Tag Archives: short stories

anyone interested in a short fiction collection?

I have a question for everyone who reads my blog: if I put some short stories I'd written together into a little collection and sold it at Lulu, would you be interested?

I ask this because I collected a few short stories into a limited edition chapbook for last year's PAX Prime, and it's been sitting here, in my computer, just sort of staring at me accusingly and asking why I didn't release it to anyone in the world who wanted it.

It's just four short stories – well, two short stories and two stories that are slightly-longer than flash – that haven't been collected in any other place.

It will be available worldwide (anywhere Lulu ships). I'll keep the price down, and offer it in print and digital editions (probably around $7 and $5 each, if I've calculated the economics on Lulu correctly) … but here's the catch: it will only be available for one week. (I don't have a good reason for that, I just think it's cool to make something that's a limited edition. Wait, that's a perfectly good reason; a cromulent reason, even.)

Here's the introduction to the PAX edition:

The Day After and Other Stories

Every year, before the summer convention season gets underway, I pull a few excerpts from whatever I plan to release in the fall, take them to my local print shop, and make a deliberately lo-fi, limited edition chapbook to take with me on the obligatory summer convention circuit.

I’ve done previews of Dancing BarefootThe Happiest Days of Our LivesMemories of the Future, and in 2008, I pulled together a sampler that eventually became Sunken Treasure

While Memories of the Future is 2009’s “big” fall release, it didn’t make sense to me to release a Memories-based chapbook this summer, because one already exists. 

It looked like there wasn’t going to be a 2009 entry in the traditional Wil Wheaton Zine-like Chapbook Extravaganza, until I realized that I have several pieces of unpublished fiction sitting in my office, just waiting to be published. 

“Hey,” I said to myself, “people keep asking me to write and release fiction, and I’ve been waiting until I have an actual novel to give them. But these things totally don’t suck, and I bet readers would enjoy them.”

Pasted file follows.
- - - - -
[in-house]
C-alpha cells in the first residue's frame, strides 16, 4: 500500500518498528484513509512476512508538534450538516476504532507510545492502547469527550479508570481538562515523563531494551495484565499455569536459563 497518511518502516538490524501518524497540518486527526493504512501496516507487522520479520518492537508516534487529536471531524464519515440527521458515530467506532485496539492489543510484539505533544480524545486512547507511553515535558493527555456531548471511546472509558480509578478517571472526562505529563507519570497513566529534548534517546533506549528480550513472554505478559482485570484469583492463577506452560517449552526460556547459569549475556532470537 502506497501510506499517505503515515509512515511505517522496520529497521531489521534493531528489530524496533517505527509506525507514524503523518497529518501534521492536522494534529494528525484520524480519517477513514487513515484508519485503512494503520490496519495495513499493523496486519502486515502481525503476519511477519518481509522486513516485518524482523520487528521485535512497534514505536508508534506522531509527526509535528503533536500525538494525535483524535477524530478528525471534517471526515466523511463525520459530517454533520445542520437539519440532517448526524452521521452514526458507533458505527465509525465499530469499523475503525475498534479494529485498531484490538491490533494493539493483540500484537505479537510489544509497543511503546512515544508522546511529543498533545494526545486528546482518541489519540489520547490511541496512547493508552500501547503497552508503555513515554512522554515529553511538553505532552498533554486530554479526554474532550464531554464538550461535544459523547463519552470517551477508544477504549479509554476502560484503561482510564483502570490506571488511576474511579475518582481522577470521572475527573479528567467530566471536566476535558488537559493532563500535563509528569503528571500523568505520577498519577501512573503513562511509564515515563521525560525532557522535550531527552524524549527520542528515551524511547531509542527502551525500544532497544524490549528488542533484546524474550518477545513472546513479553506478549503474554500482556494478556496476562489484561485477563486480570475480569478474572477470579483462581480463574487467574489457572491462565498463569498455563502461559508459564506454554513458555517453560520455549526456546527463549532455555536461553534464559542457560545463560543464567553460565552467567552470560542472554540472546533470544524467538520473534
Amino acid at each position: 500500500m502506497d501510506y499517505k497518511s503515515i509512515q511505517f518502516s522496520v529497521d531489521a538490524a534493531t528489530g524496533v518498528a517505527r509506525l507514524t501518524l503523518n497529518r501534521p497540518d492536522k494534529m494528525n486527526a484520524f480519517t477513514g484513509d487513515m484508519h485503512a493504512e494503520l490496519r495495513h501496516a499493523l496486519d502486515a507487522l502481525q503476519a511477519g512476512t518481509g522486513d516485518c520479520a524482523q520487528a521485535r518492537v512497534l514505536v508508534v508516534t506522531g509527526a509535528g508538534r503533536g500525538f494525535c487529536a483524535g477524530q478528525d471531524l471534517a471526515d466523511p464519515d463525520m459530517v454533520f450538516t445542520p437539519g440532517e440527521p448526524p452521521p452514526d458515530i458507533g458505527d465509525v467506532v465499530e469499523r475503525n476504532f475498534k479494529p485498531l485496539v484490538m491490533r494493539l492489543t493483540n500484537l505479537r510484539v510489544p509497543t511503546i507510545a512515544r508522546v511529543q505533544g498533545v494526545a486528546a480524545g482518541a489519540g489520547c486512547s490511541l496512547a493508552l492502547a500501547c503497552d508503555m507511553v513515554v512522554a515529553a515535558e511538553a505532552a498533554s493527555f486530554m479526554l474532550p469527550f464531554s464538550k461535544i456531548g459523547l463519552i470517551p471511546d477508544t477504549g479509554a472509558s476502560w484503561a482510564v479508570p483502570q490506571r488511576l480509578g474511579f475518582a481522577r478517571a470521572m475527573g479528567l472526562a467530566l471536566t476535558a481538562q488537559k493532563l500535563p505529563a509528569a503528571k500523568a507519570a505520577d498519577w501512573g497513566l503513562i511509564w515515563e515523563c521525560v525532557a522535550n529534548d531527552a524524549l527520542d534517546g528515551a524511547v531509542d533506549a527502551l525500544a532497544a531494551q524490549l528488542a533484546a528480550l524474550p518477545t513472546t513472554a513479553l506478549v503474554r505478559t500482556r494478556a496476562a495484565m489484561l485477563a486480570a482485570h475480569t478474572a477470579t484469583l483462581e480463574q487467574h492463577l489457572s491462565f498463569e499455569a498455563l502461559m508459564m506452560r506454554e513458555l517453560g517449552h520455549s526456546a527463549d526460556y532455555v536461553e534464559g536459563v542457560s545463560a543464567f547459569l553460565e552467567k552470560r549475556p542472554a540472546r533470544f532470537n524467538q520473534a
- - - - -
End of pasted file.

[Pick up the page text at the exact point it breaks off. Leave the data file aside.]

“That is an excellent idea, me,” I said. “And have I mentioned how smart and pretty you are?”

“Oh, stop it. You’re embarrassing me,” I said.

Together, myself and I collected some of my (mostly unpublished) fiction and put it into this chapbook, for safe keeping.

Even though this is limited to just 200 copies, it represents a significant step for me in my life as a writer, because it’s the first time I’ve collected and published stories that I made up. (You know, like a writer does.) I hope you enjoy it, and thanks for your support!

Wil Wheaton



So, knowing all of this, are you interested?

in which progress is made

A few months ago, while playing Left 4 Dead, I found myself cowering in a closet, absolutely terrified to go back out and face the horde. I knew that I had to move so the game would continue, but I just didn't want to go out and take my chances. I didn't know at the time that L4D has this sinister AI called The Director, which keeps the game constantly changing depending on what the player does, adjusting things to keep the game fun. For example, if you're cowering in a closet and think you're safe there, The Director will send a bunch of the Infected to claw down the door and give you a friendly little nudge so you'll keep going.

Eventually, I was dragged out of the closet by a Smoker, saved by Francis, and went on to finish the level, heart pounding and my hands trembling just a little bit. It was awesome.

The next morning, while I ate breakfast, I was thinking about what it would be like if that was real. What would it be like if you really couldn't just cross the street any more, because there were zombies everywhere who wanted to kill you? What would it be like if you knew that, whatever you did, wherever you went, there would always be more zombies coming at you, night and day, until you died? In zombie stories, the characters are always heroic and noble (with rare exception, and even then we know those characters are just there so they can get their comeuppance) so I wondered what it would be like to write a story where the main character looks around and decides that sooner or later the zombies are coming in, the survivors are going out, and either way, they're totally fucked.

I wrote the whole story, doing my very best to ignore the various voices of doubt and such that keep coming back (yes, like zombies) no matter how many times I think I've killed them. It was really fun to write. I knew more or less what I wanted to do with it, and I sort of knew who the characters were, but I didn't stop myself from making things up as I went along, if something caught my eye and seemed worth exploring.

Yesterday, I finished the major rewrites, and though it still needs some editorial polish and Andrew's Red Pen Of Doom, I'm anxious to publish it with some other shorts I've worked on recently.